I have an addictive personality. Whatever I am into at the moment, I am ALL IN. When I started running I was not content putting in a mile a few times a week. I wanted to run marathons. I spent countless hours training & obsessing right down to the attire to the meal planning.
When I am on a project or a job, I tend to "take over" or micromanage. This must be a very endearing trait for my co-workers.
When I visit Pinterest, I drain my bank account and stay up all hours of the night tinkering. Last year every single person I know got varying scents of crock pot soap for Christmas. You can imagine the delight.
Please no one recommend to me any seasons of anything on Netflix. I can't wait a reasonable amount of time after the cliff hanger end scene. What happened?! I need all the information now. Get into my brain!
For this same reason world events overwhelm me. Why do we have so much food here and so many people still die every year from hunger? Why are foreign leaders blowing up their people and we sit comfortably binging on Netflix? Why is human trafficking still a thing in 2015 and such a secretive darkness that has not been completely eradicated yet? Why?! We could all come together and not sleep, make plans, and fundraise. We can fix all the things! Rah!
As an addictive personality I spend every last one of my energies on whatever project I am working on. Then I am spent. I become overwhelmed and hyper-aware of my short sightedness and shortness of reach. No matter how much of myself I give, I fall numbingly short. The myriad of worldwide issues persist while I spin on my hamster wheel.
What can I do? This realization is devastating to an a.p. We want to fix. We want to tinker. We want to be busy. There's so much work to do.
Then fall comes. All the busyness of healthy working green leaves begin to fade. They turn into brilliant pops of colors. The fallen hues crunch and wither making a stunning path into a forest of quiet and calm. Crisp fall air is a recharge. Is it ok to walk? To wander? To slow down and just breathe?
As I manage the busyness of this morning I keep hearing the phrase, Fall back. Retreat.
Ecclesiastes talks about seasons, that they are in order. There is purpose for them. I think of Moses, a man whose reach expands beyond any imaginable distance. An entire race was in his care, depending on his guidance. He constantly had to be aware of his task. Thwarting off attempts of mutiny within the camp, providing structure and order to a generation who had to create their own government system on the run, without even a homeland to be planted.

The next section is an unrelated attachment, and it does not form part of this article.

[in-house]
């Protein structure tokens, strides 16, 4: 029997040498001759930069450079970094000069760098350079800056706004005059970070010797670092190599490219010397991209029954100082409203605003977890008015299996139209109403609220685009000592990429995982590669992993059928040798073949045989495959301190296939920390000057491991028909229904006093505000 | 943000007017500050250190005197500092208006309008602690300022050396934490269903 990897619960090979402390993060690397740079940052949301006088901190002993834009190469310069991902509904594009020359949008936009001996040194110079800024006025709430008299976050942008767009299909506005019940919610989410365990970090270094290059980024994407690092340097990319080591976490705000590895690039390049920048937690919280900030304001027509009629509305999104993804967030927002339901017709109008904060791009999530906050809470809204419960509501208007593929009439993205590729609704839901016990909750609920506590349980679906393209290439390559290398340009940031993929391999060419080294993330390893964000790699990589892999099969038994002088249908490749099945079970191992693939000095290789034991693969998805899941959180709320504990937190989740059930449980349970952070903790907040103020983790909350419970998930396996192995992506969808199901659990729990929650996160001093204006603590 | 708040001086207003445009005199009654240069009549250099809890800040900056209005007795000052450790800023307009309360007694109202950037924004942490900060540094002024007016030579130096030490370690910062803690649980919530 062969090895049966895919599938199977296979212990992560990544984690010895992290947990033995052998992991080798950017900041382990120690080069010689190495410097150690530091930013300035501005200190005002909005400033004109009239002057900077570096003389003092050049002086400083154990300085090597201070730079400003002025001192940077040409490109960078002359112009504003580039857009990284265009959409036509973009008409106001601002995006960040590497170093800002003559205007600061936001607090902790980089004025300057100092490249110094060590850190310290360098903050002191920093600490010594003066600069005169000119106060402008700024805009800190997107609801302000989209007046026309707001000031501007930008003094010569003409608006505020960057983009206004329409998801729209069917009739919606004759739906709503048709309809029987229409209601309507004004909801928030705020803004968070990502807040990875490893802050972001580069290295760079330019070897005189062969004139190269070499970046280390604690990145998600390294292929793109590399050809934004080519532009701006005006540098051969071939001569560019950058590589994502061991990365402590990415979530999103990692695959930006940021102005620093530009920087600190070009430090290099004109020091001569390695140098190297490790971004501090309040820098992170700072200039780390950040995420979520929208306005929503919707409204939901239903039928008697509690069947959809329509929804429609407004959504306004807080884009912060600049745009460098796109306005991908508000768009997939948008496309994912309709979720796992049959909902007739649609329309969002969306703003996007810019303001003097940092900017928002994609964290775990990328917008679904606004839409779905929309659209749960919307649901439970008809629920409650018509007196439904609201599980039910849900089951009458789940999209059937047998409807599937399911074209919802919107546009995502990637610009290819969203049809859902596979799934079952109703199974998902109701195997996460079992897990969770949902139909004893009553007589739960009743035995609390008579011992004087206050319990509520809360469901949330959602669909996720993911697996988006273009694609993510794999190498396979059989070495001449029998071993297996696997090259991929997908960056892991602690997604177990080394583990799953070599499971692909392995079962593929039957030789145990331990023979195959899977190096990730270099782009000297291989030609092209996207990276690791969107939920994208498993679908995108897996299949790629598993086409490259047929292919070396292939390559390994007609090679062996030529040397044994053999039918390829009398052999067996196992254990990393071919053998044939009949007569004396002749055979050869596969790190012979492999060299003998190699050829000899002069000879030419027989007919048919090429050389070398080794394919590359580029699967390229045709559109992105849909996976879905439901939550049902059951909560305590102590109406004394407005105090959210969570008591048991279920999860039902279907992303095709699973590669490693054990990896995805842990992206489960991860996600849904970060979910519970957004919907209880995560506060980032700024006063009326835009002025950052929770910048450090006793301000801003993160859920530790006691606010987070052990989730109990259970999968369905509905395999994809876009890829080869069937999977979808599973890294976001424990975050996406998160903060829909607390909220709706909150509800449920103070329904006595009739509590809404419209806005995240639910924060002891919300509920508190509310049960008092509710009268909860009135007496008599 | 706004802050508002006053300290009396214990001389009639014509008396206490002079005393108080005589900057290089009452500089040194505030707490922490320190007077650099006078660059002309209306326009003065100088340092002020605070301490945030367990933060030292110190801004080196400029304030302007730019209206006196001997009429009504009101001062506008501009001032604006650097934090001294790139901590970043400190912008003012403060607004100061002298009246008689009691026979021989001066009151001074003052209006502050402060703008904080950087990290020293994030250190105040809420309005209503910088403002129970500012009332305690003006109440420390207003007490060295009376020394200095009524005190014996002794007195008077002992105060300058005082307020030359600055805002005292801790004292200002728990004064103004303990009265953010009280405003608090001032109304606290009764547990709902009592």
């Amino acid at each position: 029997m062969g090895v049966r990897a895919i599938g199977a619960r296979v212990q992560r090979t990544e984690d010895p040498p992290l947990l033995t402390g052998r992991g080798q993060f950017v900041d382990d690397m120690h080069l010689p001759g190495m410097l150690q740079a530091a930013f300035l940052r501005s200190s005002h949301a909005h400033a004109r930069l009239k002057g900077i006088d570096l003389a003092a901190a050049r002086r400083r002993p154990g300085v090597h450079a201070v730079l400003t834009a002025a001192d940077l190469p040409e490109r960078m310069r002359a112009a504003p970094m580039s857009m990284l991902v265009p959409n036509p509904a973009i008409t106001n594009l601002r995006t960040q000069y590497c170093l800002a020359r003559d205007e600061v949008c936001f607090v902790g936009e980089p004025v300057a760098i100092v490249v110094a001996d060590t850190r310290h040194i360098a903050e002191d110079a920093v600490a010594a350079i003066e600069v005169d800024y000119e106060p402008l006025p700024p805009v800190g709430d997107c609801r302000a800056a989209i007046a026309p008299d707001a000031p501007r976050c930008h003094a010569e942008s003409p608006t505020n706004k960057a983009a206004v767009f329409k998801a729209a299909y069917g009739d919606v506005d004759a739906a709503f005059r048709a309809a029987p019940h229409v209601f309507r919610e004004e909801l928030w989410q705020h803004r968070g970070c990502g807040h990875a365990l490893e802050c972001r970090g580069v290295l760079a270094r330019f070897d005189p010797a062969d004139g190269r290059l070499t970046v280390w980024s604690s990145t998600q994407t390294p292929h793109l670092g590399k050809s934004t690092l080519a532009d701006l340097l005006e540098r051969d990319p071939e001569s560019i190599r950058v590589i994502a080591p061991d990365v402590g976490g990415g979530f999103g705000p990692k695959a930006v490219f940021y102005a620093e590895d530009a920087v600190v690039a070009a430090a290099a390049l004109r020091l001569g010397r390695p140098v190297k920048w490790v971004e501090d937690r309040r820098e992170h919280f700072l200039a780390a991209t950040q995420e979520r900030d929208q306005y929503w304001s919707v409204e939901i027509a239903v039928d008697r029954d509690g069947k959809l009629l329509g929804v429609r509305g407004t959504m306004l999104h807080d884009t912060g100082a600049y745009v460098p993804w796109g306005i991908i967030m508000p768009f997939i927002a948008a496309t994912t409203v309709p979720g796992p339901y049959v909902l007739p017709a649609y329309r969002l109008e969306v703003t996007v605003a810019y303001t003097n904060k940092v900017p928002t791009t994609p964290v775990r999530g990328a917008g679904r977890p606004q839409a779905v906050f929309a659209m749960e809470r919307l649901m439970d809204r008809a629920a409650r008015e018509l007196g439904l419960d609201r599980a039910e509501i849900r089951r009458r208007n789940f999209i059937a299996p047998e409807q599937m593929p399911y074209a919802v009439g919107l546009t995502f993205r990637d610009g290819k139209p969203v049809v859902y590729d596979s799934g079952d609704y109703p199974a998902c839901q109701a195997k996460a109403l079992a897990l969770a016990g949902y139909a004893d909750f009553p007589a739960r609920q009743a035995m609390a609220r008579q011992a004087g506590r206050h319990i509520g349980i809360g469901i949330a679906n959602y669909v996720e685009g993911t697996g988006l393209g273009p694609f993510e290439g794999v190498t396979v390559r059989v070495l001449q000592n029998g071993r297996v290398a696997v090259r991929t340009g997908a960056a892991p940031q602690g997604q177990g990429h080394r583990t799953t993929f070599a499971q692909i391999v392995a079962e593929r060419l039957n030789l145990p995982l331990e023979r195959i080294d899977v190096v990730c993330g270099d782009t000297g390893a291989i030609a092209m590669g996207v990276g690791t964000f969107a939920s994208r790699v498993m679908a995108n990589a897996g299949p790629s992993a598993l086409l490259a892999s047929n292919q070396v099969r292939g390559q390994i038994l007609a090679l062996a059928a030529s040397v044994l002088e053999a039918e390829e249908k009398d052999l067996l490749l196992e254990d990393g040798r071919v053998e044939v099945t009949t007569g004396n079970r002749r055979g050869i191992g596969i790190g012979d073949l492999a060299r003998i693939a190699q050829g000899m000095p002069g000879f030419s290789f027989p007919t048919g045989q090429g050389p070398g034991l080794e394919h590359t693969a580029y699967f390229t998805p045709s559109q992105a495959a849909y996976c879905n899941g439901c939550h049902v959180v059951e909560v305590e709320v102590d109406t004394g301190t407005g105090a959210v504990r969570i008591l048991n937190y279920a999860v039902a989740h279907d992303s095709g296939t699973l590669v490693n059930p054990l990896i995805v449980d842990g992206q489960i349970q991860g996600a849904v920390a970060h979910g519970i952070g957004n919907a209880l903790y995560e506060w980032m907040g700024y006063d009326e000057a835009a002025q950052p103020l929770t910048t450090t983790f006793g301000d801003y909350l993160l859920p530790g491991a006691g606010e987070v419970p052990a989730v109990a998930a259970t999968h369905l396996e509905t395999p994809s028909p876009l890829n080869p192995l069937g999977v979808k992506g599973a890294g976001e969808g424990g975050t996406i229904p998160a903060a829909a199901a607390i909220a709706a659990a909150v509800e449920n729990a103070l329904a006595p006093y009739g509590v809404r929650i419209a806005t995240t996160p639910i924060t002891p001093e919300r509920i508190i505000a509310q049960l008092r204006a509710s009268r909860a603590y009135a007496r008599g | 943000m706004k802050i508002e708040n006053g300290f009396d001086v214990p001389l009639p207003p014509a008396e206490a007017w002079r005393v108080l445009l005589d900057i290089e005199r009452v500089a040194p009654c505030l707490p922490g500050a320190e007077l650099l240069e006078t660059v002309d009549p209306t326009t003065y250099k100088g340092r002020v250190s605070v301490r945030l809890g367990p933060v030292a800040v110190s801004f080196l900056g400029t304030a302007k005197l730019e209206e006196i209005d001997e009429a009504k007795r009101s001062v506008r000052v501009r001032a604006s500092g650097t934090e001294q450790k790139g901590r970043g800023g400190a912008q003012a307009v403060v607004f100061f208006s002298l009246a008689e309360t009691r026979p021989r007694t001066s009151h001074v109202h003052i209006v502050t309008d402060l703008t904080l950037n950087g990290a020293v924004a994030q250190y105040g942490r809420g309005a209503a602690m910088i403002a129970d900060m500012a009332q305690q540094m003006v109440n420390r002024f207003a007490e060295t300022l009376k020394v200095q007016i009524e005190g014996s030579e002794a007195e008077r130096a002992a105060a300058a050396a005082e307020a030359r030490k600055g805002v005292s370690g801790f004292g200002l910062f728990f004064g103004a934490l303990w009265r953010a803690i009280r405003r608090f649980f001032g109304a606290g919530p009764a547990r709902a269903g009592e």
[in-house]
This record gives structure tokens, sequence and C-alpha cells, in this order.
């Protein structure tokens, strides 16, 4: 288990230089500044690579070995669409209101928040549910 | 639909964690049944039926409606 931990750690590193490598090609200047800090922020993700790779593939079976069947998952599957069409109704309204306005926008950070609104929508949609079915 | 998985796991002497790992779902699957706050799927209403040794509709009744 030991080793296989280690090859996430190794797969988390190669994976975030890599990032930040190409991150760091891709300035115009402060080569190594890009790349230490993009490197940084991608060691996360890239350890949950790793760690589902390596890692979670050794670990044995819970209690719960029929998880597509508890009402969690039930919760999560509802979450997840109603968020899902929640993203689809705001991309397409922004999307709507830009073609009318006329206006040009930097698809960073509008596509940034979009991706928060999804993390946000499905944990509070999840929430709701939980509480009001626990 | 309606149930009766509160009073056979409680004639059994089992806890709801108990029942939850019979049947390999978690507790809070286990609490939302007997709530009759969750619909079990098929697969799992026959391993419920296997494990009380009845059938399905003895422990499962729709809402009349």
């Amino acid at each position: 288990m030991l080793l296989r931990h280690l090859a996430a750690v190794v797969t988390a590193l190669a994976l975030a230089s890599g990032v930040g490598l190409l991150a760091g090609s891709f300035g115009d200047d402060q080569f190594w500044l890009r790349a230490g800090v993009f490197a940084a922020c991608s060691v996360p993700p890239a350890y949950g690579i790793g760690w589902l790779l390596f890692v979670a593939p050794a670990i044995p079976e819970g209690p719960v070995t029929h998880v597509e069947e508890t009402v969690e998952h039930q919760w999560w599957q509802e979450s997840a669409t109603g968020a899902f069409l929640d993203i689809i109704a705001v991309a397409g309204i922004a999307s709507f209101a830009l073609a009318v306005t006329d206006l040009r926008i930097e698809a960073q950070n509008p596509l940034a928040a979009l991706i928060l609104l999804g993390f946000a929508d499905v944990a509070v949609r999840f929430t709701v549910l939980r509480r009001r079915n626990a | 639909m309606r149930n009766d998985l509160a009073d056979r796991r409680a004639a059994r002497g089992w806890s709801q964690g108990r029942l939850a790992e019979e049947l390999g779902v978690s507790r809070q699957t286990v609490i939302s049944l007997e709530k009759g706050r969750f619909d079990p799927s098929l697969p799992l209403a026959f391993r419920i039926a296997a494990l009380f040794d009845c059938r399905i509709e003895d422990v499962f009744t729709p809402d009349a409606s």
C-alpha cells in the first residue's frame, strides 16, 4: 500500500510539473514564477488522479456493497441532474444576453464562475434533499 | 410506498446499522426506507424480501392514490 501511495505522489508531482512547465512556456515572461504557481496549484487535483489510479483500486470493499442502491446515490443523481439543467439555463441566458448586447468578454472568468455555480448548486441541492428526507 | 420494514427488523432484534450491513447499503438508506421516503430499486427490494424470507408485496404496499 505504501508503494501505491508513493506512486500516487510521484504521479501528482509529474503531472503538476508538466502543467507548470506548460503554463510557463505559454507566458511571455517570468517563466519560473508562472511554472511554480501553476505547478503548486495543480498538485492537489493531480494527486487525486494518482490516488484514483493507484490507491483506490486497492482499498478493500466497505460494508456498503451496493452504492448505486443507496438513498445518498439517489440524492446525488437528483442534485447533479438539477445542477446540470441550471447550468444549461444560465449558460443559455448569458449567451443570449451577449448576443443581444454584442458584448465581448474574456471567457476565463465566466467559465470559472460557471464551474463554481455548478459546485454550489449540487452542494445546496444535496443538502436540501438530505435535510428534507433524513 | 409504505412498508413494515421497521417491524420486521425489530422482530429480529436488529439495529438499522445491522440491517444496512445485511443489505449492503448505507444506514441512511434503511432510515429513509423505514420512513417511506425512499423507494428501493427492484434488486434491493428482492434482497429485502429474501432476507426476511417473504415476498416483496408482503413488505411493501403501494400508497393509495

Talk about an insurmountable task. As an a.p. I can't even imagine how I would have handled that kind of crushing responsibility.
But Moses, he falls back. He retreats. He didn't let the chaos control him or the tasks overwhelm him. He retreats to a place of quiet. He goes for a walk and climbs a mountaintop. He knew it was not only o.k. to do so, but absolutely necessary. He walked away from all of it. He realized in himself, he did not have the capability of handling such a task. To do the most, he did nothing.
In the walking, in the waiting, in the retreat, Moses met with God.
His tactics worked.
We cannot discredit this meeting. May I suggest this was possibly the bravest and most pivotal thing he did in his career as a leader? If you don't meet with your boss, how do you even know what you're supposed to be doing?
It is that time of year again, where it is not only o.k. to fall back, but necessary. As a fellow a.p. this seems counter-productive; stopping work to accomplish more. Yet God has provided such an enticing backdrop for quiet meetings.
Fall back. Retreat. Re-group. Make this a season of meeting. Of purposeful restoration, clarity and peace. From one a.p. to the next let me encourage you. It's o.k.